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The Americanization of Emily Mortimer

The British actress discuss her new film Our Idiot Brother, starring in HBO's More as the Story Develiops, and life with husband Alessandro Nivola. logo
Elizabeth Banks, Paul Rudd, and Emily Mortimer
in Our Idiot Brother
(© The Weinstein Company)
Growing up as the daughter of famed British novelist and playwright Sir John Mortimer may not strike everyone as the perfect training ground for playing Liz, one of Paul Rudd's harried sisters, in Jesse Peretz's new family dramedy, Our Idiot Brother, but Emily Mortimer thinks it was great. "After all, isn't every family dysfunctional in some way or other?" she says. "I liked that the film is so forgiving of human nature."

The film, which also stars Elizabeth Banks, Steve Coogan, and Zooey Deschanel, follows honest but hapless Ned (Rudd), an oblong peg permanently jammed into a round hole, on his journey to find a place in a world he never made and just barely lives in. Released from prison after a bogus drug bust, he turns to his family -- especially Liz (Mortimer) and her sleazy documentarian hubby, Dylan (Coogan) -- for help and somewhere to stay. "Ned's a character that audiences love to love, a lot like some of the characters that Peter Sellers used to play," Mortimer says.

Had one asked the young Emily if she was going to be an actress, never mind a Hollywood star, the answer would have been no. "I thought I was going to do something useful with the money my parents put up for my education -- maybe go back to Russia where I studied or save the world."

Instead, she was discovered while acting at university -- in a stage adaptation of Kafka's The Trial directed by future Oscar winner Tom Hooper. "I was in it along with my best friend from primary school, Eve Best. An agent visiting her daughter came to see the play and she took me on," she recalls. "So then I kept acting. I did a few plays in London including The Lights and I was even in my father's television adaptation of Cider with Rosie, a British classic by Laurie Lee, set just after World War I."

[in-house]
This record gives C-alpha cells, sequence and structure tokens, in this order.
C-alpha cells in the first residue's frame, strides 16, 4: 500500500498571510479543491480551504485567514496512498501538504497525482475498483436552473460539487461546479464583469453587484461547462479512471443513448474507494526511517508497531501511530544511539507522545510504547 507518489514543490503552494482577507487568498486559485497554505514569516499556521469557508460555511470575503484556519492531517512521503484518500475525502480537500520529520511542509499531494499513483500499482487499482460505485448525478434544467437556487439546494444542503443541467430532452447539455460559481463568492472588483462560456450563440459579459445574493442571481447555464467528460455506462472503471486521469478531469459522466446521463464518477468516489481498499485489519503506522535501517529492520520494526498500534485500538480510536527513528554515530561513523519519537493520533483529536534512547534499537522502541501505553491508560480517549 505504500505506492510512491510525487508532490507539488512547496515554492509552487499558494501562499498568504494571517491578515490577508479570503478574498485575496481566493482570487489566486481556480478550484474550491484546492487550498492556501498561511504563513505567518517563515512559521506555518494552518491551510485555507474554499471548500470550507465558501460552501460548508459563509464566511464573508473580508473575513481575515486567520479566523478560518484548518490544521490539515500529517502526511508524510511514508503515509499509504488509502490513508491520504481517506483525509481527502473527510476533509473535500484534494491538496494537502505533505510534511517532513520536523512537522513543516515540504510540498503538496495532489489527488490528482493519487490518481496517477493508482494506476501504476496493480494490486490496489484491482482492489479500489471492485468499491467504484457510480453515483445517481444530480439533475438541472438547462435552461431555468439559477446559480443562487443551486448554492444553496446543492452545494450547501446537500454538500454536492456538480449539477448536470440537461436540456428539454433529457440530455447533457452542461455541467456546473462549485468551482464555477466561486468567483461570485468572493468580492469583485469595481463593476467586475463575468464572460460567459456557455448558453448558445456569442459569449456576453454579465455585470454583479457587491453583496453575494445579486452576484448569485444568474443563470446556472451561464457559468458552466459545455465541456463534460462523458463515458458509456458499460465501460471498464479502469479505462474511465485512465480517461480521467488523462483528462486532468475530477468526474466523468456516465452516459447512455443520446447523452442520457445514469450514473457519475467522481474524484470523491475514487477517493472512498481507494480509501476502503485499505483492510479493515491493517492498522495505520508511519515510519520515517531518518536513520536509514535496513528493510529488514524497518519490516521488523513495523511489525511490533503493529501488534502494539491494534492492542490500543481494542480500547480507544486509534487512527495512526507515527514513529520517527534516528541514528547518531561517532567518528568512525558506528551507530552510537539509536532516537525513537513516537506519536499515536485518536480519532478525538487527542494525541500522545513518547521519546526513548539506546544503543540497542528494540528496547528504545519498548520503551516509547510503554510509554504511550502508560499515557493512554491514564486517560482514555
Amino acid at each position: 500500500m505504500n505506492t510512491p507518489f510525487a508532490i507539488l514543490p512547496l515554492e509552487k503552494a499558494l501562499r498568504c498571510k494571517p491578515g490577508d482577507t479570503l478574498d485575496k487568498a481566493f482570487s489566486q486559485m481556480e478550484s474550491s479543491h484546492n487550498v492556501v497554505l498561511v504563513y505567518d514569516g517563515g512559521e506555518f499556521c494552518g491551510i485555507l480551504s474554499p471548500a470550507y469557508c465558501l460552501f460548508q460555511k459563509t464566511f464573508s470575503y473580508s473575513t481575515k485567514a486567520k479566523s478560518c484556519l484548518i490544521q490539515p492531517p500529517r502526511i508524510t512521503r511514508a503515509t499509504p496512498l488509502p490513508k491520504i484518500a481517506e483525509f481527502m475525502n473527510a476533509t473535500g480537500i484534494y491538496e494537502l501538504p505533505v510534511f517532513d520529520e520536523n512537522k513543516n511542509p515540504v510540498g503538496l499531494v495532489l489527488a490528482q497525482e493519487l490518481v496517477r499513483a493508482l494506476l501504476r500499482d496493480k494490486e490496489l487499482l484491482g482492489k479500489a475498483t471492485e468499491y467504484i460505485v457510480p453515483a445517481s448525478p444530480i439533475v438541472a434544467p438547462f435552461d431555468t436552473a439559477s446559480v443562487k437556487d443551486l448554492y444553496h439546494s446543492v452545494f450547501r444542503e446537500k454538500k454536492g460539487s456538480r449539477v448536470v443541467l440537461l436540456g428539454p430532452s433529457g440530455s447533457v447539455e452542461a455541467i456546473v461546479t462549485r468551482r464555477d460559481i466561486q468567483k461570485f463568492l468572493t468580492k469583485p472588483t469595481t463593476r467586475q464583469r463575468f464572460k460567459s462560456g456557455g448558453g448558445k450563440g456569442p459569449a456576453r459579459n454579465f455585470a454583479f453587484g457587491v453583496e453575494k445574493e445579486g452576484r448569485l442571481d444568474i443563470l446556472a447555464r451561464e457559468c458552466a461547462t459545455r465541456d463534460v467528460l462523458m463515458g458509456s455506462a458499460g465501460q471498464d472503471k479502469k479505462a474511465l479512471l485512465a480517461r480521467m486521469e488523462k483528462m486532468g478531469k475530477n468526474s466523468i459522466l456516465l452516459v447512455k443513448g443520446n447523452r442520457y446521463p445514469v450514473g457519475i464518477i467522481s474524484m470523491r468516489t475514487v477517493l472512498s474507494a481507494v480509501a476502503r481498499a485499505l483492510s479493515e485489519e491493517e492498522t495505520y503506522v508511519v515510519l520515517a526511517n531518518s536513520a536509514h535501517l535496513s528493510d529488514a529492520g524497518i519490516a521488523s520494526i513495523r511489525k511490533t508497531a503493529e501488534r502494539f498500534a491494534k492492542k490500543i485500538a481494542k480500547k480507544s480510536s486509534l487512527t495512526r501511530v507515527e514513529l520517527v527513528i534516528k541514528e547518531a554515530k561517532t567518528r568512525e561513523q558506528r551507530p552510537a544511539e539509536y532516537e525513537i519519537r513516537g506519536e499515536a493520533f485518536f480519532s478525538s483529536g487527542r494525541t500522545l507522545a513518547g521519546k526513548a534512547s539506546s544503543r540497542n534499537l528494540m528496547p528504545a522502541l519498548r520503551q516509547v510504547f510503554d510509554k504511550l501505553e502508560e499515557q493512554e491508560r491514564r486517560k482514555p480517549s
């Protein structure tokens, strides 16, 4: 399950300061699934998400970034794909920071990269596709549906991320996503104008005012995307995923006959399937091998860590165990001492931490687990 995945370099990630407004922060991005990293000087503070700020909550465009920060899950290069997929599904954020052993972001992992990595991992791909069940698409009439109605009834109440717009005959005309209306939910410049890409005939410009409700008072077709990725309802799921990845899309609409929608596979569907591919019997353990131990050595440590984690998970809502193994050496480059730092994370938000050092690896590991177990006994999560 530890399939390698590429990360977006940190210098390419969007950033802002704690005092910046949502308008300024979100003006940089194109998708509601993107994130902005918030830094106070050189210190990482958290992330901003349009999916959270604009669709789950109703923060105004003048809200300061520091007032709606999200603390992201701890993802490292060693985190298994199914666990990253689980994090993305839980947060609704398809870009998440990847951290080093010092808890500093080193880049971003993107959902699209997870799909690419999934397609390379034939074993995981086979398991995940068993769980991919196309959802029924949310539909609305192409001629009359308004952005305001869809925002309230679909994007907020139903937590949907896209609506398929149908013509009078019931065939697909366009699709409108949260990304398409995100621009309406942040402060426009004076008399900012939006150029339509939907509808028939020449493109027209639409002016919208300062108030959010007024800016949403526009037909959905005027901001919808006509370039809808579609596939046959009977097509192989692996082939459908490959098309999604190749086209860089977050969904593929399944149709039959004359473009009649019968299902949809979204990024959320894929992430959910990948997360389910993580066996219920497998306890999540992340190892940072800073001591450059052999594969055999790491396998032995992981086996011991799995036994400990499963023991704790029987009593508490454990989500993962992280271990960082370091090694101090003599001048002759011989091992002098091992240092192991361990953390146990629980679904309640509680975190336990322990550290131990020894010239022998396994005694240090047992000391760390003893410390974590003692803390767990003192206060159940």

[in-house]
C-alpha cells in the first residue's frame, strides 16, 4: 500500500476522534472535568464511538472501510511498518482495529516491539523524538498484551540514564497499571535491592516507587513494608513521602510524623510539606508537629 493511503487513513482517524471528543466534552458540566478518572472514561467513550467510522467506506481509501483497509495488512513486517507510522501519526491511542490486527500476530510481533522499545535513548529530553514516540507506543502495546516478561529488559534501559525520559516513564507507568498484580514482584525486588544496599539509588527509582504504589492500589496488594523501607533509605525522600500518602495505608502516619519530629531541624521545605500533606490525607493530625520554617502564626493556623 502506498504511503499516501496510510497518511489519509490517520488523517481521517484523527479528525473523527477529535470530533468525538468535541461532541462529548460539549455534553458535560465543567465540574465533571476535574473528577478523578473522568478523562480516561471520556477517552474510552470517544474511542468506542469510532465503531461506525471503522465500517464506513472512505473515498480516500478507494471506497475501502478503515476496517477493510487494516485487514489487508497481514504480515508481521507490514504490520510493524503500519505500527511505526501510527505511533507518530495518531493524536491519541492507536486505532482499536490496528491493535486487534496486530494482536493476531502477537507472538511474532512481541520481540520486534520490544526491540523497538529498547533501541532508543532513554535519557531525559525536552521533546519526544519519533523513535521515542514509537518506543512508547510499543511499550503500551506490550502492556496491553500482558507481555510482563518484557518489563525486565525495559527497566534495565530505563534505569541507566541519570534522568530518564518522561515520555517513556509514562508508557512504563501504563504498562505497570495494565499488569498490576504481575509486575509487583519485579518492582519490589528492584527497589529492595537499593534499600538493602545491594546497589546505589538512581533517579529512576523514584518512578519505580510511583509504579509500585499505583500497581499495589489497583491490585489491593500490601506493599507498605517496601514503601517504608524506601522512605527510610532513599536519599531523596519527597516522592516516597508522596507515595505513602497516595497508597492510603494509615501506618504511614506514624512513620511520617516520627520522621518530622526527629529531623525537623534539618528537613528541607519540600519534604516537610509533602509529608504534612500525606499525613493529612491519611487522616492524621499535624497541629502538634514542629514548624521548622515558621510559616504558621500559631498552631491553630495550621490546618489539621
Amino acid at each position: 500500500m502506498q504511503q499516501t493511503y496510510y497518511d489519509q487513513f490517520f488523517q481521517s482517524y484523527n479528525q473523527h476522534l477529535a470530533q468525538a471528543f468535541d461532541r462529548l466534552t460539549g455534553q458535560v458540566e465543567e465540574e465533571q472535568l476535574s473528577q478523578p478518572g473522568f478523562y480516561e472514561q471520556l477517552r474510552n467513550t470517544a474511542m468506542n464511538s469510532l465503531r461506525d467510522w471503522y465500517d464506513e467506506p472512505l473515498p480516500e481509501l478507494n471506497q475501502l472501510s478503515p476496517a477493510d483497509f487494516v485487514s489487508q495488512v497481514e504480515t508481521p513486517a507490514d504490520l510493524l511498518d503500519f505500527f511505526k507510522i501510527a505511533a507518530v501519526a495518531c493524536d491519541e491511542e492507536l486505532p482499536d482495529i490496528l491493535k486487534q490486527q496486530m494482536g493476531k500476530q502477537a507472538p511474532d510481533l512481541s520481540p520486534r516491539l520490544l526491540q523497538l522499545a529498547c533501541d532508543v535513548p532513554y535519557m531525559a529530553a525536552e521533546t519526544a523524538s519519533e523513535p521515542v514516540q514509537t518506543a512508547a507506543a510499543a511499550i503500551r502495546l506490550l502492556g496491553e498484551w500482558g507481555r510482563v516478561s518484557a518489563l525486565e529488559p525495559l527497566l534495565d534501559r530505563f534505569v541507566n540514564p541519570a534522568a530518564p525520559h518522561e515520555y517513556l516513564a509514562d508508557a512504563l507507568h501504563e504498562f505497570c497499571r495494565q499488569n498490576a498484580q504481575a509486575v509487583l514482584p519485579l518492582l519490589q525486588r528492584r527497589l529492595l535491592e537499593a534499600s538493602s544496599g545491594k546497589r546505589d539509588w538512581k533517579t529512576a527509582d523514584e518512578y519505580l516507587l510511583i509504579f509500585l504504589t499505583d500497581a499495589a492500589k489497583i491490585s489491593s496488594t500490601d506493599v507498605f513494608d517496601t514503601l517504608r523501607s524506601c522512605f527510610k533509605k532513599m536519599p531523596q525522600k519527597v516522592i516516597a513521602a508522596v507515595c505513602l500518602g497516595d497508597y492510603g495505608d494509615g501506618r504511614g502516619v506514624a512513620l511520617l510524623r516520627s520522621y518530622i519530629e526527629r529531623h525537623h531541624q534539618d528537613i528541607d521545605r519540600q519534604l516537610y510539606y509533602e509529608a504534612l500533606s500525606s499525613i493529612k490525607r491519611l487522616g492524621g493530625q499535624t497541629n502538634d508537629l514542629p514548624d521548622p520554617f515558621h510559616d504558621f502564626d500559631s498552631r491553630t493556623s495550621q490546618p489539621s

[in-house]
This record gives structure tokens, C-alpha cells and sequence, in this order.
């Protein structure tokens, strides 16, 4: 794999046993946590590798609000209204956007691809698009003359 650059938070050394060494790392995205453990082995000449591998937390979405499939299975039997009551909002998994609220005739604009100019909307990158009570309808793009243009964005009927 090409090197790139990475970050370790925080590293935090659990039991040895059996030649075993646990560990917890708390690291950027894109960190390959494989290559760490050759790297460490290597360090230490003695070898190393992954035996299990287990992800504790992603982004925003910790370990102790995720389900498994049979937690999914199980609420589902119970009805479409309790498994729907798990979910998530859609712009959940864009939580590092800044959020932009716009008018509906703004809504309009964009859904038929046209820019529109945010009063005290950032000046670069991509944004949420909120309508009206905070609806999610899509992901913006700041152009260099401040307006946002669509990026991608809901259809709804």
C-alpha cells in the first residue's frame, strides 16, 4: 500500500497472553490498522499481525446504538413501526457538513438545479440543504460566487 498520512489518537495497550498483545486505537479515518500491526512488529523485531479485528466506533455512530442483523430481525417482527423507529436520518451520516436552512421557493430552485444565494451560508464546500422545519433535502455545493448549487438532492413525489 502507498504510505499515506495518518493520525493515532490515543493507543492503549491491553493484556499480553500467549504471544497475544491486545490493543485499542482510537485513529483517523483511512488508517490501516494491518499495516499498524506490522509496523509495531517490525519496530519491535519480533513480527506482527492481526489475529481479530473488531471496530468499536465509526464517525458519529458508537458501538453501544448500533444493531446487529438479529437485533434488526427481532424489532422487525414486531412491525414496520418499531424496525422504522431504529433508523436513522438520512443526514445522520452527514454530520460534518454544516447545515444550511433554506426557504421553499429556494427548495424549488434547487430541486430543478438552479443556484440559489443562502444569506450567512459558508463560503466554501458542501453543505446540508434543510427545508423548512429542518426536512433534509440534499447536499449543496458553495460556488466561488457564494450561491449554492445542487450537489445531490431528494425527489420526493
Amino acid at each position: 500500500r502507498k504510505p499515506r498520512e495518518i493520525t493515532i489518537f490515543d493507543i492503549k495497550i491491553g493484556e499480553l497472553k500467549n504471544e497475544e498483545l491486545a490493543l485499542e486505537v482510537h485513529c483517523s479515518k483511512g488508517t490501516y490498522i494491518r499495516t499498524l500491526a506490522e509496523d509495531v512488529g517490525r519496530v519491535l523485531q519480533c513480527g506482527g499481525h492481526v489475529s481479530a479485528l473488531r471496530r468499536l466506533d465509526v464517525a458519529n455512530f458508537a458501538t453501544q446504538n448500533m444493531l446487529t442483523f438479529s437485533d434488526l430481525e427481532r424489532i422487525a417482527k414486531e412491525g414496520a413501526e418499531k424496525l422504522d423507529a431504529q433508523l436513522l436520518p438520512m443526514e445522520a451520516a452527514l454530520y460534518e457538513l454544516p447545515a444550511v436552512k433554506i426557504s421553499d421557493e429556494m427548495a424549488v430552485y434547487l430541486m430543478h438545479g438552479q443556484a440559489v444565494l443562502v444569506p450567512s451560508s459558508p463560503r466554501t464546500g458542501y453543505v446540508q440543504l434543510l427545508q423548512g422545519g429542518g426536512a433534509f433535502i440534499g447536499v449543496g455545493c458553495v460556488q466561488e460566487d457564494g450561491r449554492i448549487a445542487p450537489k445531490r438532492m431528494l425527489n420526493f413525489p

Did her father ever give her career advice? "My father neither encouraged nor discouraged me from becoming an actor," she says. "He did love actors, and he was an actor manqué himself. I think he would have loved to be Fred Astaire walking down a long staircase with a silver cane, which was kind of sweet, since a man less like Fred Astaire would be hard to find."

Emily Mortimer and Alessandro Nivola
(© David Gordon)
Mortimer found her own perfect man, actor Alessandro Nivola, when the two co-starred in Kenneth Branagh's film version of Love's Labours Lost. "That was the beginning of the rest of my life," says Mortimer. "He lived here and I came to be with him and now I have these two American children. That film changed my whole life and I never saw any of it coming," she explains.

Since being ensconced in New York, she has done a little bit of theater, most notably, Jez Butterworth's Parlour Song at the Atlantic Theatre Company, opposite Jonathan Cake. "I'd love to do another play although I get very nervous. I have to feel really passionate about the material to overcome the fear, but there's no satisfaction better than the feeling of performing on a stage with an audience," she says.

"I would love to do another Shakespeare, because I haven't done that since University and I love doing Shakespeare so much," she adds. "One of my great moments at college was doing Much Ado About Nothing. I'd also like to do a Feydeau farce. My dad translated A Flea in her Ear and I did that at University and he got to see me do it."

She's got plenty to keep her busy, though. Mortimer just finished filming Hugo, her second film with Oscar winner Martin Scorsese. The 3D movie is adapted by Tony Award winner John Logan from Brian Selznick's best-selling graphic novel, The Invention of Hugo Cabret, about a Parisian orphan living in a train station. 'It's so exciting to see Marty's first venture into 3D and I think it's a real testament to his radicalism as a director to take on this medium that a lot of people have been so snobbish about," she says. "It takes someone as fearless and cool as he is to push the envelope of this new technology."

She also has the female lead in HBO's much-anticipated More as the Story Develops, written by Oscar winner Aaron Sorkin. "Jeff Daniels plays this news anchor and I play his executive producer, and it's got all sorts of wonderful theater people in the cast like Alison Pill, Sam Waterston, Thomas Sadoski and John Gallagher, Jr.," she notes. "I have experience in the theater but not like these guys. They are real theater actors and it really shows in their performances, because this piece is all about the words."

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